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Clean slate

A Clean Slate

A clean slate: the expression comes, of course, from the days when people wrote on slate chalk boards – whether that was your work in school, or (an alien concept to many TAB UK members…) your bill in the tavern.

A clean slate meant that you wiped the board clean and started again.

As many of us begin to make plans for 2022, maybe it’s time to do that. Wipe the slate clean and start again. Not with our businesses, but with the way we think about them.

There have been some interesting stories around this week. Having done so much to damage the traditional British high street, Amazon is now thinking of moving into… department stores.

As the article says, Amazon enjoys some significant advantages: speed, convenience, service and – most crucially – a welter of data on its customers.

‘Amazon also has the advantage of its pre-existing storage facilities and delivery, meaning people could feasibly try on six dresses, buy them, and have them arrive the next day, without having to [be] laden with bags for the rest of the day.’

Could I see people finding that way of shopping attractive? Yes. And then some…

So is this Amazon stepping in to save the high street? Far from it. That approach would almost certainly put a lot of small, local shops out of business. To quote the article again, it is Amazon ‘taking what is left after the pandemic.’

I’ll leave you to judge the rights and wrongs of that, and move on to the city of the future. Internet billionaire Marc Lore wants to acquire some land in the American west and build Telosa – from the Greek word meaning ‘highest purpose’ – a city featuring indoor farming, energy-efficient buildings, autonomous electric cars and high-speed transportation. And with anyone able to build homes and sell them, but with the city retaining ownership of the land underneath.

A good idea? Again, I leave you to judge. But what Amazon’s plans for department stores and Lore’s plans for Utopia clearly show is a new way of looking at things: a willingness to re-imagine how things might be.

I think that’s what we need to do with our businesses – which brings me to the week’s third story.

On Wednesday morning there was a fascinating article in City AM – and one with a very simple headline. ‘SMEs with young business owners saw stronger performance in the pandemic.’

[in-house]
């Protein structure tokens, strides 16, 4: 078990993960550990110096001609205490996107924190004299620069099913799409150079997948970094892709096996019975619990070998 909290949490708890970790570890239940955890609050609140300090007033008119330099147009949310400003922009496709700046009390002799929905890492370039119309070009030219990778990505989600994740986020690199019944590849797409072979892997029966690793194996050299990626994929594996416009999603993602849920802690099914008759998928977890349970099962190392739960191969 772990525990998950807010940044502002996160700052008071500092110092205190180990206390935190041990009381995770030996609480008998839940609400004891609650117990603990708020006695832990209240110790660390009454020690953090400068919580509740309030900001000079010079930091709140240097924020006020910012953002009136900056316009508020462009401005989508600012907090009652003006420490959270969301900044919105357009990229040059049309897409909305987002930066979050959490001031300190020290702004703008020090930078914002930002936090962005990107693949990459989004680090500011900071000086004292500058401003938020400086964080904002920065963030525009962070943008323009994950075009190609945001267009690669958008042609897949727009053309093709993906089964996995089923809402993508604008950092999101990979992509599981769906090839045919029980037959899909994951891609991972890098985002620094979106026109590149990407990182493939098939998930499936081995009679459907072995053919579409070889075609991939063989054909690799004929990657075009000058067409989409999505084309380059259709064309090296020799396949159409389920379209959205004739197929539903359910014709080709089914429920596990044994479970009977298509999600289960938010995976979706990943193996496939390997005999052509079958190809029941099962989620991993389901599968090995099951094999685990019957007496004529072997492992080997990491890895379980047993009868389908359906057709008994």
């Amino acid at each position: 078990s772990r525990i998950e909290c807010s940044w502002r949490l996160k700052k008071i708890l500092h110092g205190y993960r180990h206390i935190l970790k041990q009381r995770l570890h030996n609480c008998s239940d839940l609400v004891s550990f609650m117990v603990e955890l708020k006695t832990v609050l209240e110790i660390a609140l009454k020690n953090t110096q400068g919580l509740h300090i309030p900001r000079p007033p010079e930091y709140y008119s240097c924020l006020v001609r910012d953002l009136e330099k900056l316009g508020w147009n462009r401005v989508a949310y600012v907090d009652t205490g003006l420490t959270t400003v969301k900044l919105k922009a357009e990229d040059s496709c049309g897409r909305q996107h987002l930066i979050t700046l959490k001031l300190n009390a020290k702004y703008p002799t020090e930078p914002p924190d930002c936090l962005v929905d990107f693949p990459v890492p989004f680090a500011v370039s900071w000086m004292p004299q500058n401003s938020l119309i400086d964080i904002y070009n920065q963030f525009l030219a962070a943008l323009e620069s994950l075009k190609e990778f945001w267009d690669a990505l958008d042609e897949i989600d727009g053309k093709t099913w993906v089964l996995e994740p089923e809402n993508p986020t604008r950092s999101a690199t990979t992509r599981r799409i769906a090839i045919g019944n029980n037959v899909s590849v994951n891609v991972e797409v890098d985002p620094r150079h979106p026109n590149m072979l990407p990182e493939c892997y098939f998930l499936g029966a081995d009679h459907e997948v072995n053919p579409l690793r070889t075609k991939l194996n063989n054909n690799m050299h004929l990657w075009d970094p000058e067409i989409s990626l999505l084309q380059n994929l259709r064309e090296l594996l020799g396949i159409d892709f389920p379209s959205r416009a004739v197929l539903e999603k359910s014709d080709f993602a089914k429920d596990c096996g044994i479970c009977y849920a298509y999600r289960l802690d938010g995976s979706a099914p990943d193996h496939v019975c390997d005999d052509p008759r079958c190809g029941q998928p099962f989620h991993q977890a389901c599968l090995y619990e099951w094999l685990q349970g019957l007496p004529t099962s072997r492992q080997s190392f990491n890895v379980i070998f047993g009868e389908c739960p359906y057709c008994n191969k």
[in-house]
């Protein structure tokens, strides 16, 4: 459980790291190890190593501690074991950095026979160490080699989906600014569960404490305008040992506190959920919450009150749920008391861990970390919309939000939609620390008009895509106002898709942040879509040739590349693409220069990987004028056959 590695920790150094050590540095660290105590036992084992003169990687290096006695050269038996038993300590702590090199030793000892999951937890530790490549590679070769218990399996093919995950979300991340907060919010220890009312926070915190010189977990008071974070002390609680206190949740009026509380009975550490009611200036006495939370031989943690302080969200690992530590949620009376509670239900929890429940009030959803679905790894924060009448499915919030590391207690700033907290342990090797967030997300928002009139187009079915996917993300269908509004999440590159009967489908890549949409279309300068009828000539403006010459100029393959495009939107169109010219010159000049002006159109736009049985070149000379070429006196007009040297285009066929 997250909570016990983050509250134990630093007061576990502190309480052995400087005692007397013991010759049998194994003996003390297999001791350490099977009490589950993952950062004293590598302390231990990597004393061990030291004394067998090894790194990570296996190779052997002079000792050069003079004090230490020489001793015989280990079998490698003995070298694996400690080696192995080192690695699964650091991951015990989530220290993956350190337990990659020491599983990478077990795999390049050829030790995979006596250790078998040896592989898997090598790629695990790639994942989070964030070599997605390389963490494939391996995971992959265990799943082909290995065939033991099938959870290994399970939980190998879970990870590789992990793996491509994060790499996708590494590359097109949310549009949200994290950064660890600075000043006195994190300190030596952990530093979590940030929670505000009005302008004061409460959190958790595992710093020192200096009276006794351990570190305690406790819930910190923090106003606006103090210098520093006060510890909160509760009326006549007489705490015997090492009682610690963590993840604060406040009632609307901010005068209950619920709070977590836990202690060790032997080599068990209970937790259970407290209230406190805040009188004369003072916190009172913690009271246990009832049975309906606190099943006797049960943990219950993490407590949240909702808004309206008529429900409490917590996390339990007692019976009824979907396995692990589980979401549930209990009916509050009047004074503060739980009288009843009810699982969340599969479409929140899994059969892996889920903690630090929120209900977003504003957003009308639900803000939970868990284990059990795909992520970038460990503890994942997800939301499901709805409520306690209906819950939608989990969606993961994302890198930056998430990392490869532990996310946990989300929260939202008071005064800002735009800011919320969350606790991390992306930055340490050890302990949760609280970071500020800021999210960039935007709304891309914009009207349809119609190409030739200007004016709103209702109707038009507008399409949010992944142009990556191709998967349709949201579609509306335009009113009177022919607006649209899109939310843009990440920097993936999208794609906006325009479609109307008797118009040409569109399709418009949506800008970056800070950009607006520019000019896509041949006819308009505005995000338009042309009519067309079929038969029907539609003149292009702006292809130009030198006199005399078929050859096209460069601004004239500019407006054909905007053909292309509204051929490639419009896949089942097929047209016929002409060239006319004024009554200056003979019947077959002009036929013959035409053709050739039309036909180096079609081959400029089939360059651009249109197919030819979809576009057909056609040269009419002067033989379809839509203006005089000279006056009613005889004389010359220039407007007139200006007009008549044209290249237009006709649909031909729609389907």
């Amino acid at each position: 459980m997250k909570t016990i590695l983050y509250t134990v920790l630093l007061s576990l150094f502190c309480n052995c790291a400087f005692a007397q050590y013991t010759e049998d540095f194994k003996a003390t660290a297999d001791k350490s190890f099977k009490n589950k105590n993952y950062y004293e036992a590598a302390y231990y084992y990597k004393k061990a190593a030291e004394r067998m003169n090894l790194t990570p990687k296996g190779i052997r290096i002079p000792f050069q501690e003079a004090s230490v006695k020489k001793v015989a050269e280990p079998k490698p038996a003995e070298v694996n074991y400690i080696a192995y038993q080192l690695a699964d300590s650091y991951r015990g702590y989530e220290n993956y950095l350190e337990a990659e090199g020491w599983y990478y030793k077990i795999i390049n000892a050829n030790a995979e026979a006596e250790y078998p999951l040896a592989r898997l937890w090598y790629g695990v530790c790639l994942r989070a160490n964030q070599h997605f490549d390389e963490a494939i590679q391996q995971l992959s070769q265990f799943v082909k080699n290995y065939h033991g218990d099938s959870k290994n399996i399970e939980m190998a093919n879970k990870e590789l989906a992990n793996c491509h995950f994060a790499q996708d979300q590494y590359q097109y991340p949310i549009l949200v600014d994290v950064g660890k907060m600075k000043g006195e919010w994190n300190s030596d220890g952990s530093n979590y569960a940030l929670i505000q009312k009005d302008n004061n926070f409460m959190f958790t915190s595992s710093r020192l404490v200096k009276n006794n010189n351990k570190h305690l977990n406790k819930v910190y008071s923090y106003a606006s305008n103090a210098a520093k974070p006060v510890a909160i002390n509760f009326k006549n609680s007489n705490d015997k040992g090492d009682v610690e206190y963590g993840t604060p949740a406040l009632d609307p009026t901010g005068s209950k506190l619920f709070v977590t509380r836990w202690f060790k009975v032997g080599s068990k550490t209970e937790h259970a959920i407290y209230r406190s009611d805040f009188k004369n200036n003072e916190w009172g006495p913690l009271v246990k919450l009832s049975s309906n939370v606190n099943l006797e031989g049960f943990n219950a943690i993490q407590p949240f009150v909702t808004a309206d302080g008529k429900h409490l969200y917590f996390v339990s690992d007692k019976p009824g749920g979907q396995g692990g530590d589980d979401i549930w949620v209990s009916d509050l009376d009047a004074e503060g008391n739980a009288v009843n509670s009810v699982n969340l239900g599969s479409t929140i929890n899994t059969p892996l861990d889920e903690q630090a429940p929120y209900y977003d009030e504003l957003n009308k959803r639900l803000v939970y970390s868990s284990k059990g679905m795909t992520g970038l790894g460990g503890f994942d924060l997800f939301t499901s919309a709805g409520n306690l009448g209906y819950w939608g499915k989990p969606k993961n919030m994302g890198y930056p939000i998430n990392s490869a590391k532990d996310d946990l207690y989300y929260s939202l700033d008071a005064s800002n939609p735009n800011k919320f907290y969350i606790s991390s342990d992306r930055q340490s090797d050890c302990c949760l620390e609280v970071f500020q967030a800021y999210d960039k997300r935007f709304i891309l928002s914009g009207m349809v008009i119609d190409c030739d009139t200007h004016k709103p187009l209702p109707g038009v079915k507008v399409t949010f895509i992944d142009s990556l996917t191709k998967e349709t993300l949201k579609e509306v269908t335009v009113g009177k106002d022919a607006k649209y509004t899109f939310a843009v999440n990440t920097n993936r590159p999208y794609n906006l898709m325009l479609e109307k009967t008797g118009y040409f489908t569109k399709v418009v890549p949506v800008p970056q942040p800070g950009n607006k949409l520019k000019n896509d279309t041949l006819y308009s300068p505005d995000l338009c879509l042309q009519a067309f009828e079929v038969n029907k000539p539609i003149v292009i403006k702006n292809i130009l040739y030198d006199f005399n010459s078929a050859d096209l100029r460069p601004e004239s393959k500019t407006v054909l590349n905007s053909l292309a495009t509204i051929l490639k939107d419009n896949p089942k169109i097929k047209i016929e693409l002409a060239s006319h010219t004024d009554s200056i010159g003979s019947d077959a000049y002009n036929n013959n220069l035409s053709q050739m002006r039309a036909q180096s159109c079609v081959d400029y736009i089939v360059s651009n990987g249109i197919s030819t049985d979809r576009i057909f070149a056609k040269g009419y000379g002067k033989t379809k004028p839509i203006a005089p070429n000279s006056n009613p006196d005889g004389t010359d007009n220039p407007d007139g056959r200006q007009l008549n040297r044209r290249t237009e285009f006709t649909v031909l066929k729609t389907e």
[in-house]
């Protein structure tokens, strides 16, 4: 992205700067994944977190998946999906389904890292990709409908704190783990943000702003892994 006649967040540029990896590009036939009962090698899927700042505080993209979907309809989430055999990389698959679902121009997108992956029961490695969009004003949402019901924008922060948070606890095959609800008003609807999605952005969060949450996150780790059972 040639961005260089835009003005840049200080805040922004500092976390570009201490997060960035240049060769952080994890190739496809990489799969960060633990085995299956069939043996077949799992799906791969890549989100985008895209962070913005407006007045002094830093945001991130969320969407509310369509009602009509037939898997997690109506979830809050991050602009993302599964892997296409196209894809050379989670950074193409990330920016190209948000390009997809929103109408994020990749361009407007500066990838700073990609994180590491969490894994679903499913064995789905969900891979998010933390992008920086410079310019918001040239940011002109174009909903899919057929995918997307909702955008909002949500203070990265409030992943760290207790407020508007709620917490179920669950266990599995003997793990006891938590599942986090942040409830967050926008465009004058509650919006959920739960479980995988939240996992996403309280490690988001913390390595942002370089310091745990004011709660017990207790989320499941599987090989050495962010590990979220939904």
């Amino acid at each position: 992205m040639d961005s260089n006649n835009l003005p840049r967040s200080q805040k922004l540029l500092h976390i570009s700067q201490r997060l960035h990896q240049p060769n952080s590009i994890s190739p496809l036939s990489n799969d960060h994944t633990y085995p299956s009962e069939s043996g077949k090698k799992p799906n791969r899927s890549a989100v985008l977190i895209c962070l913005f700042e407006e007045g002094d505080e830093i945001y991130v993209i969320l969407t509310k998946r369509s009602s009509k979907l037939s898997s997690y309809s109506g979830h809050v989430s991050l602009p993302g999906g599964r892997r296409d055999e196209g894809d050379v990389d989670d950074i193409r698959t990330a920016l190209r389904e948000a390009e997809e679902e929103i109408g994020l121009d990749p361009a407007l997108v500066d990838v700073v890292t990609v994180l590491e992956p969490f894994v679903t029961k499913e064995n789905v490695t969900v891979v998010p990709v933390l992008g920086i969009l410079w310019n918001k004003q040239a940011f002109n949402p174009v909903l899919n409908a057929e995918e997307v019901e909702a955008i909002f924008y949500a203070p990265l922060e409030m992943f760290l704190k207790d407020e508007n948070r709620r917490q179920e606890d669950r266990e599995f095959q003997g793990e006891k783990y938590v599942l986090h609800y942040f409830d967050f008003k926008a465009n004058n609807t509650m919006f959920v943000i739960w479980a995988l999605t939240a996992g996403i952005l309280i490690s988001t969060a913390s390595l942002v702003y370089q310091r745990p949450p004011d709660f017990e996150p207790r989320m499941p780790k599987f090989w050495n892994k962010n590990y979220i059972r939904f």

Could that be right? Anecdotally I thought it probably was. The analytics – according to a report on SMEs published by AXA – were even more compelling.

In 2020 companies run by decision makers aged between 55 and 64 saw turnover reduce by 29%. Companies run by 45 to 54 year olds didn’t fare much better. SMEs run by people between 25 and 34 saw turnover fall by just 12%. But for companies run by 18 to 24 year olds the drop in turnover was just 7%.

‘Ah,’ you will say. ‘Chances are that a lot of those businesses run by 18 to 24 year olds were start-ups. They’re probably not comparing apples with apples.’

That’s a fair point. But it doesn’t explain the steadily worsening performance for older business owners. For Claudio Gienal, CEO of AXA, the conclusion is obvious. “The report finds that younger entrepreneurs have brought out new services and products, listened to the needs of local clients and been faster to deploy digital solutions.”

The report also made an interesting – and worrying – point about how entrepreneurs adapted and innovated during the pandemic. 46% of SMEs run by under-35s introduced new products and services: only 40% of business owners over 35 did the same.

It’s all too easy to draw the obvious conclusion. Faced with the biggest business upheaval any of us have seen in our working lifetimes, the older you were the more likely you were to carry on doing what you’d always done and simply hope that it would all blow over.

It made me wonder about the differences between TAB UK members and business owners who didn’t have the support of their peers. Were the latter more likely to see a drop in turnover? Without someone round the virtual boardroom table saying, ‘this pandemic isn’t going away’ were they less likely to innovate and/or introduce new products?

I can’t – right now – answer the question analytically. Anecdotally? Yes, my strong  impression is that TAB members did innovate, did introduce new products – and didn’t see the falls in turnover the article describes.

This doesn’t, though, take away the validity of the article. The last 12 months have been a time of unprecedented change: we have a new normal, both in what many entrepreneurs want from their business and in what the people that work for them want from their jobs.

Whatever happens over the next 12 months, things are not going back to how they were. We can embrace the change – be pro-active, not reactive – or we can fail to innovate, fail to adapt to change and, ultimately, pay the price. As we all sit down to make plans for next year we’ll need to wipe the old slate clean. To be bold: to not be afraid to ‘re-imagine’ our businesses.

Robert Kennedy’s famous quote applies as much to business as it did to politics. ‘Some people see things as they are and ask why? Some see them as they could be and ask, why not?’


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